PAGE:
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Tort; injuries sustained by fall in store. Fulton Superior Court. Before Judge Pharr. February 19, 1958.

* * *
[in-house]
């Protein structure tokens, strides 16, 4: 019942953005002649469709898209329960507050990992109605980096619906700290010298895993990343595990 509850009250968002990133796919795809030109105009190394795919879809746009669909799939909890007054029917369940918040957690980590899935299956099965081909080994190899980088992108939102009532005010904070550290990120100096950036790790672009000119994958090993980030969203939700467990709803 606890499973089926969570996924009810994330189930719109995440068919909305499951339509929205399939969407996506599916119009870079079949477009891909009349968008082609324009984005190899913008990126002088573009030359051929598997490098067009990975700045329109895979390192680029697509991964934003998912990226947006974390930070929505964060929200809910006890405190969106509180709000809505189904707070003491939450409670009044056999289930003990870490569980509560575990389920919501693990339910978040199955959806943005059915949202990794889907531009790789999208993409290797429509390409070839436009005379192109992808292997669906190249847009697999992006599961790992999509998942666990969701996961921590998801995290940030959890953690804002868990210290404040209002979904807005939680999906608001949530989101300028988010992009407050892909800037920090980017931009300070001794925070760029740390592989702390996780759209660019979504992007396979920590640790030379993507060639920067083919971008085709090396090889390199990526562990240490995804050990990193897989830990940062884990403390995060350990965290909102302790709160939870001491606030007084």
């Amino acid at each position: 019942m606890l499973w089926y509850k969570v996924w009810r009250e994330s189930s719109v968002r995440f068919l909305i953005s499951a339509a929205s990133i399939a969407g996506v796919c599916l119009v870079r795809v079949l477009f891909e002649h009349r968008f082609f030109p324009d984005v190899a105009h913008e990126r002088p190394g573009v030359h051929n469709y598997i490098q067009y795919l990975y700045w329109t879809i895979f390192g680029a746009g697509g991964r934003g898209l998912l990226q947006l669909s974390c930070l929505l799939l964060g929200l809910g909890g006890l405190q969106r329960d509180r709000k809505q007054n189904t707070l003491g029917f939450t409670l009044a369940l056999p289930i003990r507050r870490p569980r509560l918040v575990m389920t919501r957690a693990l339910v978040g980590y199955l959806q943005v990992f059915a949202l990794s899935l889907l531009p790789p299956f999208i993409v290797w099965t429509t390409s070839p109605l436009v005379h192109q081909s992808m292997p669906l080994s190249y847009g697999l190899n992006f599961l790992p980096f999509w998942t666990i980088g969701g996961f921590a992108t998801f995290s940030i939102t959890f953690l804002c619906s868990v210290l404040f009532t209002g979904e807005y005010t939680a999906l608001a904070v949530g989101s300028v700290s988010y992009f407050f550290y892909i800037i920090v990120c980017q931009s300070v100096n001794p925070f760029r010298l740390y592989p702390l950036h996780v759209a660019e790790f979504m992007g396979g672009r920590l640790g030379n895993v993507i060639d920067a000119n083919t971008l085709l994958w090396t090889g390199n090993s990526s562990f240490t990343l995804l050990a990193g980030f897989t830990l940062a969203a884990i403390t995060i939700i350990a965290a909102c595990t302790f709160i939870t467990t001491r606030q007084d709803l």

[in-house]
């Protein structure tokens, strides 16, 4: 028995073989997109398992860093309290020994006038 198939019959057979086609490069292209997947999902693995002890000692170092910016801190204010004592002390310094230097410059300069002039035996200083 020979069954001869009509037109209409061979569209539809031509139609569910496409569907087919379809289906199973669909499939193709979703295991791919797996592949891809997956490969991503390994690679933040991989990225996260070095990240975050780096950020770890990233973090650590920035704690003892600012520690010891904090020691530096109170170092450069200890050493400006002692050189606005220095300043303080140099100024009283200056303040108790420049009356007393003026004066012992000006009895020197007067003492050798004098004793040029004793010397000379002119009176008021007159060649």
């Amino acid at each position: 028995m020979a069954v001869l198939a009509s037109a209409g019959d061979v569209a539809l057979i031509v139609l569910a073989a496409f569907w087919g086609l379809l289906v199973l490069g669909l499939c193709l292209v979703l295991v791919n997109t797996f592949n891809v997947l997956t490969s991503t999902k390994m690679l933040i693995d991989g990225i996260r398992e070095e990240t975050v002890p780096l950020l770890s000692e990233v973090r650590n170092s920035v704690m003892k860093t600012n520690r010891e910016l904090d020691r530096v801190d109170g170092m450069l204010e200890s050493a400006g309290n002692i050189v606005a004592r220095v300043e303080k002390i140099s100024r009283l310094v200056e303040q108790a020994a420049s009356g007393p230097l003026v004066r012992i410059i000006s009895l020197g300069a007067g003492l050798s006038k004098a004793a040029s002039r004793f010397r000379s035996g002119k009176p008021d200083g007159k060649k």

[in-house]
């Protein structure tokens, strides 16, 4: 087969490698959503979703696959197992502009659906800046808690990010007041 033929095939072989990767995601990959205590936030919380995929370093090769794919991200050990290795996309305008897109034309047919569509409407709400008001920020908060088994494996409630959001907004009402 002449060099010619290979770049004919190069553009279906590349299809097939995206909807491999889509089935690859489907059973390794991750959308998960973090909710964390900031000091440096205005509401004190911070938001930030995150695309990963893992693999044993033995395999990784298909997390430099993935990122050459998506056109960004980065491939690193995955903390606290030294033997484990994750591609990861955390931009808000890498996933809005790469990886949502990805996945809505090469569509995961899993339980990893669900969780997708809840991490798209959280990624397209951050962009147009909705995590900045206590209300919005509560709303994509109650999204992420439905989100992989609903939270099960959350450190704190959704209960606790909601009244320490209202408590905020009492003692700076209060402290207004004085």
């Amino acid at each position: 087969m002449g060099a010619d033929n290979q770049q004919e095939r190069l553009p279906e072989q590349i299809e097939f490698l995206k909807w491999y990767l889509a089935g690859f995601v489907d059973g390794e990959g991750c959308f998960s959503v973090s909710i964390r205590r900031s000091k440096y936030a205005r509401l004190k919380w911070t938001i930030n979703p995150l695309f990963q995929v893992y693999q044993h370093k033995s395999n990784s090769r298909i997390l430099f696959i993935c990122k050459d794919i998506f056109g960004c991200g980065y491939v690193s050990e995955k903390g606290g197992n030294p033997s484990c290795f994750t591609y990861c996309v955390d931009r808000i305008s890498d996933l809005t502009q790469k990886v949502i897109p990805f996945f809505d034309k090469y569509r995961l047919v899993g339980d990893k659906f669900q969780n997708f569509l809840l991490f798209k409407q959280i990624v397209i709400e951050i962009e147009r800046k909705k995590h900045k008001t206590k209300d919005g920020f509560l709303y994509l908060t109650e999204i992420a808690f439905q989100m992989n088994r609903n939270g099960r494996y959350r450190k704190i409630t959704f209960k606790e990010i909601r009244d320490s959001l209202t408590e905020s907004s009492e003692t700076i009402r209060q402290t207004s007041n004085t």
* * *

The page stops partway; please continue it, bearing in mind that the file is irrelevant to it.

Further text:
1. In an action for damages for injuries received by an invitee of a store as a result of falling upon a stairway, under Code 105-401 imposing upon the owner or occupier of land the duty of exercising ordinary care to keep the premises in safe condition as to invitees, the plaintiff, as against general demurrer, must allege negligence on the part of the defendant without at the same time barring herself from recovery by showing, through other facts, that she failed to exercise ordinary care for her own safety. Pilgreen v. Hanson, 89 Ga. App. 703 (81 S. E. 2d 18); Hill v. Davison-Paxon Co., 80 Ga. App. 840 (57 S. E. 2d 680). Here, the petition alleges in substance that the plaintiff descended from the first floor to the basement of McCrory's, an Atlanta ten-cent store, by means of a marble or granite stairway, having 13 steps to a landing, 9 steps to another landing, then a turn and 3 steps to the basement floor, that a handrail was provided in the center of the stairway separating the movement of upward and downward traffic; that the steps were 8 or 9 feet long, 8 inches high and 8 inches in depth, that at that time, because of Christmas decorations, the ceiling light to illuminate the stairway was partially obscured and insufficient to give adequate light to the stairway and particularly the lower part so that it rendered it difficult to see the steps; that it was very difficult for the plaintiff to make out clearly the width and depth of each step of this stairway from the first landing downward; that the dimness and other conditions alleged caused the steps to be deceptive; that as she proceeded downward the deception increased; that the luminous rays cast by the decorated lights, and the crowded condition of the store combined to render the lower portion of the steps dangerous and unsafe; that primarily because of the murky illumination she was unable to ascertain "whether said steps were six inches wide and could not tell the exact depth thereof and she did take a step and her right foot missed the step, save tip of her heel, and she did stumble, falter and tumble" to the basement floor.